Need immediate help?
School and district staff, students, and families can call 888-515-0595 or email firstname.lastname@example.org to connect with a provider in minutes through Care Solace. Learn more about Care Solace's 24/7 Care Concierge (in Spanish).
Talking to Children About Violence and School Shootings
High-profile acts of violence, particularly school shootings, can cause stress, trauma, anxiety, or other emotional responses. The resources below provide guidance in helping students navigate their emotions and trauma in a safe and healthy way while also helping you process your own feelings and responses.
Below are some tips from the National Association of School Psychologists for talking to children and young adults:
- Reassure children they are safe. Validate their feelings and let them express their feelings, but emphasize that schools are very safe.
- Make time to talk. Watch for clues for when they want to talk and let their questions guide you in how much information to share.
- Keep explanations developmentally appropriate. Common Sense Media provides excellent recommendations for taking an age-based approach to discussing school shootings.
- Review safety procedures. This includes the Big Five safety response procedures at school and procedures at home.
- Observe their mental state. Watch for changes in behavior, appetite, and sleep patterns and seek the help of a mental health professional if you are concerned.
- Limit news covering recent events. Developmentally inappropriate information can cause anxiety or confusion; be mindful of the conversations held in front of children.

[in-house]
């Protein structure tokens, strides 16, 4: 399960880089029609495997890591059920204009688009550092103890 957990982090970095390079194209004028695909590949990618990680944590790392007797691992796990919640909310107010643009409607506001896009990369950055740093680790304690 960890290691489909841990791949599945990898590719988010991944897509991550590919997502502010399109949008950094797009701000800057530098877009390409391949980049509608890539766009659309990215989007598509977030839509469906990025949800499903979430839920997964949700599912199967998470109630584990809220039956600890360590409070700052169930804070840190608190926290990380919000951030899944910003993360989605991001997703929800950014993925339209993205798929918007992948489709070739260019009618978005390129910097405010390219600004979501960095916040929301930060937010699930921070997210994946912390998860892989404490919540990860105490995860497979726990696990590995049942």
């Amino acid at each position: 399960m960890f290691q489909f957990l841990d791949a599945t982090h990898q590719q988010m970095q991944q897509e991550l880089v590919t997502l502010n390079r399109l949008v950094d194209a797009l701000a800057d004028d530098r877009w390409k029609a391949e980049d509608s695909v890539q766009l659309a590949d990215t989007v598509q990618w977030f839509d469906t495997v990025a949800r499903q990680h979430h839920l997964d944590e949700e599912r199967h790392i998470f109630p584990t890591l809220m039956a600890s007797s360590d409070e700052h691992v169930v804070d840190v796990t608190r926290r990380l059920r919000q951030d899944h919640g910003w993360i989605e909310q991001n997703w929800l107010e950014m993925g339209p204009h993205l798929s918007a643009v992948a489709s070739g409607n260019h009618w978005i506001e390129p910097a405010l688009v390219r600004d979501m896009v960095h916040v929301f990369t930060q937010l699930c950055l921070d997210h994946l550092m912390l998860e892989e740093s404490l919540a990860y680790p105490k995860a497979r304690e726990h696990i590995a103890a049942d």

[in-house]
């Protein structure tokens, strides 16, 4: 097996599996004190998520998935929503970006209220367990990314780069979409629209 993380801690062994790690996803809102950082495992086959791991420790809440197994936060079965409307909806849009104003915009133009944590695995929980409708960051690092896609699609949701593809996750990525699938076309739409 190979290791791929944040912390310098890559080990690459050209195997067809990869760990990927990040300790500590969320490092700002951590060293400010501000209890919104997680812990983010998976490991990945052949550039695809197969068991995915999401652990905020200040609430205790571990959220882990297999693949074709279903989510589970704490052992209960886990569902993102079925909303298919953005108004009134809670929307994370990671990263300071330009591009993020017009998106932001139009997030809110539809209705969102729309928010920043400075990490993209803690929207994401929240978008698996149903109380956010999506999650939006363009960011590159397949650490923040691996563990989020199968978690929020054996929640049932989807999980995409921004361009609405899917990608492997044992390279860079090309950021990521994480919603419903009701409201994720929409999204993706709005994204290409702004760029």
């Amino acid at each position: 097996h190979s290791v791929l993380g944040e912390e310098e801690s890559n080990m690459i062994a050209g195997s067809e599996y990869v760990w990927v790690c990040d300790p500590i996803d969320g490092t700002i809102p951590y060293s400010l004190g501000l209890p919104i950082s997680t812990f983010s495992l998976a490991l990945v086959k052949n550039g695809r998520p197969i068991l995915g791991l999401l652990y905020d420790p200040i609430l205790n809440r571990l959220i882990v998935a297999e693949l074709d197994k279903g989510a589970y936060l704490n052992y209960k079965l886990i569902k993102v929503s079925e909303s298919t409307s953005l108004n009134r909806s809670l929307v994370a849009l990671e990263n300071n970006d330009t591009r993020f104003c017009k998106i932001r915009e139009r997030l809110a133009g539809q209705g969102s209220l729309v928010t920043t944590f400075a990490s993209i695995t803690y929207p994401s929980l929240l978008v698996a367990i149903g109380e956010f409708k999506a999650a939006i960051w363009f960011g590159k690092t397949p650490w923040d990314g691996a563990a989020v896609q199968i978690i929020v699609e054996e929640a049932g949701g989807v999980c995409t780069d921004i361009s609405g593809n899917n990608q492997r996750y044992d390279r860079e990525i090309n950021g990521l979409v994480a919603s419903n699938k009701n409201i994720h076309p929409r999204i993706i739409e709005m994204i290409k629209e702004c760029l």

- Maintain a normal routine. Keeping to a regular schedule can be reassuring and promote physical health, but don’t push them if they seem overwhelmed.
Additional Tips for Responding to Violence
The Big Five Increases School Safety
Principals, teachers, and other school staff work closely with public safety officials using The Big Five emergency response protocols to ensure that all children are safe at school. All schools have detailed emergency plans and school employees are trained in these protocols.
What is The Big Five?
The Big Five is a common emergency plan adopted by all San Mateo County school districts and law enforcement agencies. Created by San Mateo County's Coalition for Safe Schools and Communities, The Big Five protocol supports high-quality training for school staff and community members and ensures clear channels of communication with schools, first responders, parents, and community members should an emergency occur.
- The Big Five Overview (English, Spanish)
- The Big Five Community Packet (English) (Chinese) (Spanish) (Tagalog)
How Can I Help?
Be sure to talk with your children about school emergency response plans and review The Big Five periodically. Teach your children to follow the lead of school staff in the event of an emergency.
Learn your school's student-parent reunification plan as well as the school's parental notification methods. Your cooperation is necessary in any emergency and in the student release process. To best support your child's safety in a school emergency, remain calm and follow the plan. Open communication between home and school is critical to the safety and well-being of our students and your children. If you have any questions about school safety policies, please contact your child's teacher or school principal.
Coordinator, School Safety and Risk Prevention
Phone: (650) 802-5434
Administrative Assistant III
Phone: (650) 802-5637